If You Are A Voracious Reader Like Iniya Iru Malargal’s Sriti Jha, Check Out These 5 Books

The actress' Instagram posts are all about pictures of books that she has been reading.

A still of Sriti Jha

“Think before you speak. Read before you think.” Reading for some is a habit, for some, it is just an activity to pass the time. But for some reading is more a part of their personality, as in they cannot just be separated and for Sriti Jha, this holds true. Sriti Jha or Pragya, as we better know her from Iniya Iru Malargal that airs on Zee Tamil, is, without doubt, a talented actress who has won the hearts of viewers from across the globe.

Watch Sriti Jha playing the part of Pragya in the show Iniya Iru Malargal.

Her Instagram posts are filled with pictures of the books that she has been reading and activities related to books that she does.

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Thank you @sharinb @anuyeah @booksontoast for the stage, the seat and the mic. Met happy jitters after such a long time. I am so glad I shared ‘Maine haathon mein chudiyaan pehen Rakhi hain’ on #storiesontoast. This piece is the closest to my heart. So thank you guys!!! Sharin and anuya -you guys are just amazing!!!🤗🤗 Also thank you everyone who was there-audience and performers. Such interesting and engaging stories and such a wonderful audience. And most of all Thank you @kunalkarankapoor for the cue cards😬 This shall remain one of my favourite moments. My first attempt at #spokenword 😬 Thank you everyone else for the wishes because I needed all of them and they helped so much! Bas ho gaya Ok bye 👋🏻 #storiesontoast

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So, if enjoy reading books like Sriti, here’s a list of five titles that are recommended based on the actress’ reading list. Take a look…

1. Neverwhere: Published in 1997, Neverwhere is a dark but gripping novel about the trials and tribulations of a young businessman, written by Neil Gaiman.

2. The Sense of An Ending: A novel written by the British author Julian Barnes. Published in 2011 this book narrates the story of a retired man and his reflections of his past life.

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I had to re-read this one as a part of my booker reading marathon. This is one of my favourite books of all times. Urban loneliness is one of my favourite motifs in literature in general. So it’s philosophically self evident why I read this book over and over again, and love it more each time. I have finished this book in less than two days(and while I am working) Mostly because of its form. It’s in first person narrative, so it’s more like having a chat with the storyteller It’s compliacated in its thought. Urban loneliness is the dominating motif, and is being discovered/discussed philosophically. So read at your own risk… could cause a lot of damage if you’re not going through the best of times. But don’t we all like to read things that cracks a little bit of our belief systems. It’s about helpless remorse of not being able to get it It’s about Tony Webster recounting and old affair, discovering we do tamper with facts when we tell our stories… even when we’re telling it to ourselves. #manbooker50thanniversary #manbooker50 #julianbarnes #thesenseofanending #bookstagram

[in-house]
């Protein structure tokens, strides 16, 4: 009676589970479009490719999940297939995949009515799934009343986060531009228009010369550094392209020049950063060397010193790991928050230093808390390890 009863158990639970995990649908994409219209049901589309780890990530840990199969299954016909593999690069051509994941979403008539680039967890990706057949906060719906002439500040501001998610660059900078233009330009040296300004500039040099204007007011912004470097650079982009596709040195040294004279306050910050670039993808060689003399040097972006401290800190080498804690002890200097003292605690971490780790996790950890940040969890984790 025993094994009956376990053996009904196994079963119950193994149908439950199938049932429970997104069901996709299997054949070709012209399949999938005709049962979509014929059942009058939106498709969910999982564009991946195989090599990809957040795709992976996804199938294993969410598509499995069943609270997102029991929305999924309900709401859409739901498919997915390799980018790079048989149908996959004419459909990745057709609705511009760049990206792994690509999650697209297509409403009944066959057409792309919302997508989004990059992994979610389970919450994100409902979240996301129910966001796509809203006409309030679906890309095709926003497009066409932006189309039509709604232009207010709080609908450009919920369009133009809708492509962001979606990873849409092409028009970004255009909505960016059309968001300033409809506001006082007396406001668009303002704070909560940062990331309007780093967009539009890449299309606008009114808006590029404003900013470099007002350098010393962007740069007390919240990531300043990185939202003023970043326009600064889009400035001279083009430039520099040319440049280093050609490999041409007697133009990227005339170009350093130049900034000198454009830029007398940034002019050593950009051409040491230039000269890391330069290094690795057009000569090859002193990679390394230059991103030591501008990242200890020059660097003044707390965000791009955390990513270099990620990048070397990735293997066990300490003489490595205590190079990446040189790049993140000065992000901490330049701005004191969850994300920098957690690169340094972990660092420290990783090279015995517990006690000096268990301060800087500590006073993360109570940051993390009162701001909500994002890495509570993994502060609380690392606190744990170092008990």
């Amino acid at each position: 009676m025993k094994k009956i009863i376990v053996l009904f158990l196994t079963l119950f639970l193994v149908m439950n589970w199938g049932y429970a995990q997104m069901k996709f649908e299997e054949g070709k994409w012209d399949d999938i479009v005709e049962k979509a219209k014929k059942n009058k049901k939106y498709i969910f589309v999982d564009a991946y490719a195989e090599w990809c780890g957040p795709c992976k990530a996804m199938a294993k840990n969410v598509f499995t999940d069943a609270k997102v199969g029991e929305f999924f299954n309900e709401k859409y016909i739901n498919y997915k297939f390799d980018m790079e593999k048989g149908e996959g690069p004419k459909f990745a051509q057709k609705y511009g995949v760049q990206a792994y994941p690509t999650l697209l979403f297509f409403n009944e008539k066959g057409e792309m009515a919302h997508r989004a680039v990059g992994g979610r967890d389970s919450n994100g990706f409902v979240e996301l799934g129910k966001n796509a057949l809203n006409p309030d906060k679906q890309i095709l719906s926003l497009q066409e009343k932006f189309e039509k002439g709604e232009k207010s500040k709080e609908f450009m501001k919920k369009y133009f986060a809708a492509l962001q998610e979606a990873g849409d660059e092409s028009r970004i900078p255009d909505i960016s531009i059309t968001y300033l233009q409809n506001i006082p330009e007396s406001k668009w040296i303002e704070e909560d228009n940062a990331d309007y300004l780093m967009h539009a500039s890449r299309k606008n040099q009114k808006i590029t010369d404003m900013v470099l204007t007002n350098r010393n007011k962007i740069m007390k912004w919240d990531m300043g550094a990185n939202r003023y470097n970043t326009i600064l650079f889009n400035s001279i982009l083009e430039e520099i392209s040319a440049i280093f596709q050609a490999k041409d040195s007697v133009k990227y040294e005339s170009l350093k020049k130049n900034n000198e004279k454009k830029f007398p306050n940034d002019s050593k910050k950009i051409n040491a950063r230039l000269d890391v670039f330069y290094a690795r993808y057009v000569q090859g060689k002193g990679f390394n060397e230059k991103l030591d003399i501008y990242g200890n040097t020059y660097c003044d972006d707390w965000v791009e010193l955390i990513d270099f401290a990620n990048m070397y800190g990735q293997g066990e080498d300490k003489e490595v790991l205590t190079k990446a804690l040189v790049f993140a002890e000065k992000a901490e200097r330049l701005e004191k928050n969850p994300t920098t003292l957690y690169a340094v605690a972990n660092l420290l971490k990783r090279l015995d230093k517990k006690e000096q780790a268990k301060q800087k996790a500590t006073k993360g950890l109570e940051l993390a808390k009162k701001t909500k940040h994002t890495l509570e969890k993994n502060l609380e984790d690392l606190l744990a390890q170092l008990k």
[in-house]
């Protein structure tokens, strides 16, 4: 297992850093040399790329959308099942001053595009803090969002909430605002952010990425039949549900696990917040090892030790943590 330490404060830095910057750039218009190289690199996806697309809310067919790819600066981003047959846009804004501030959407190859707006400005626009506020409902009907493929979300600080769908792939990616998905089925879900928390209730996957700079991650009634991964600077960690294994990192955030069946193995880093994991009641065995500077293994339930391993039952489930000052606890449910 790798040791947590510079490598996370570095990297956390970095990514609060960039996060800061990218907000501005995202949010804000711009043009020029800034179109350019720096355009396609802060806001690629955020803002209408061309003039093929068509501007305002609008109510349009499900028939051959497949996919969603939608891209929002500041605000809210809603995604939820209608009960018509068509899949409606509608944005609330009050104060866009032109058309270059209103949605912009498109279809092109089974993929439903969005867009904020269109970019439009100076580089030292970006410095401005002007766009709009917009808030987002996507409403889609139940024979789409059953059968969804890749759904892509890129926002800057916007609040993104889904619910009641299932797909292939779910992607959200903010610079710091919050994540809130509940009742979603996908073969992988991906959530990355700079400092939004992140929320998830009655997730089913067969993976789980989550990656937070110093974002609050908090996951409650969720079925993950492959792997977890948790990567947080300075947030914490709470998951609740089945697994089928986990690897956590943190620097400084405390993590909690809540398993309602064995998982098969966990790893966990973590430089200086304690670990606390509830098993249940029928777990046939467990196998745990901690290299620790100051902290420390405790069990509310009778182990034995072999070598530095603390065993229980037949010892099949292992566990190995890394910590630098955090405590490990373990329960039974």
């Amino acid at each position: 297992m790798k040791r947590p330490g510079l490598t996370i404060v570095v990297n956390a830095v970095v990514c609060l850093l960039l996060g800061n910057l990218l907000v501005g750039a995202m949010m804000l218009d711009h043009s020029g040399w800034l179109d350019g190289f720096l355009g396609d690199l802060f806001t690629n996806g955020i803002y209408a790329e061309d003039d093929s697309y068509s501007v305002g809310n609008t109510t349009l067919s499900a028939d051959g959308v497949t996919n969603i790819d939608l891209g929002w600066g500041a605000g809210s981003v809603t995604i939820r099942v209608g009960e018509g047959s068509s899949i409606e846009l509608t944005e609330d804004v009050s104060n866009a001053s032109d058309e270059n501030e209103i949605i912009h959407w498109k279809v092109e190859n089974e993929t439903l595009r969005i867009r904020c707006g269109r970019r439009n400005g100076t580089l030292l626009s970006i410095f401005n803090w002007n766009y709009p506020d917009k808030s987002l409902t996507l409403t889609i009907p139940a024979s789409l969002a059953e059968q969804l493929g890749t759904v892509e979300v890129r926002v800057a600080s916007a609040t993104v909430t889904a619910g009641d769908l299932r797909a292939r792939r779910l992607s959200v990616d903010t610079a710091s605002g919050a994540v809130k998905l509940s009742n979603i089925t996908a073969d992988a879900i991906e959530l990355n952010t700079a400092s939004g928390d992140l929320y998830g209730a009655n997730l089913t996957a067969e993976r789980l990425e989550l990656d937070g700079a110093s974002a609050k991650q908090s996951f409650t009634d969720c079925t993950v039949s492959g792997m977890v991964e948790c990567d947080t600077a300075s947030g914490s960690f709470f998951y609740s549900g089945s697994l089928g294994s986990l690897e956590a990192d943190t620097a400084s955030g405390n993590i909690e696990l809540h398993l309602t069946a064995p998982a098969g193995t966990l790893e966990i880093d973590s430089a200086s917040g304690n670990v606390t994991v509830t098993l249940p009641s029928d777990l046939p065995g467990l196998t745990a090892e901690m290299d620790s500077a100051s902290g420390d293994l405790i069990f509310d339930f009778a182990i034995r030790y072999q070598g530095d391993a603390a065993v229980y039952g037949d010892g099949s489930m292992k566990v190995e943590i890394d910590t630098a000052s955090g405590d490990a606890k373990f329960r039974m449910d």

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3. The Outsider: A horror novel by the celebrated American author Stephen King. The story revolves around the murder investigation of an eleven-year-old boy who is found dead.

4. Poonachi: Permaul Murugan, is a Tamil writer, whose novel ‘One Part Woman’ created a stir in the country and was banned and burnt. Poonachi is a comeback statement by the writer. For this is the tale of an orphaned black goat set against the backdrop of social commentary.

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Poonachi by Perumal Murugan might just be the book that has got me most uncomfortable in all my life. It’s a black goat’s tale, it grows from cute to horridly morose… there’s been a popular comparison between Poonachi and animal farm. Let me warn you animal farm had comic relief even though it projected the darkest side of our social structure. Poonachi doesn’t have that. It begins as a tale of this puny little black doe… becomes a tale of love and loss of the kind human beings could never imagine It reminded me a lot of #lovesonia. Both these stories made my stomach turn. It’s dark DARK DARK!!! Since it’s a translation- the words/sentences might get too simple. The pace of storytelling is slow. It’s very disturbing – read at your own risk #jcbreadingchallenge #jcbprizelonglist #poonachi

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5. A Wild Sheep Chase: A novel by the famous Japanese author Haruki Murakami, it explores the Japanese cultural identities post World War II.

Have you read any of these books? Let us know your favourite one in the comments below!

Also, in case you missed out on any episodes of your favourite show, catch it streaming on ZEE5.

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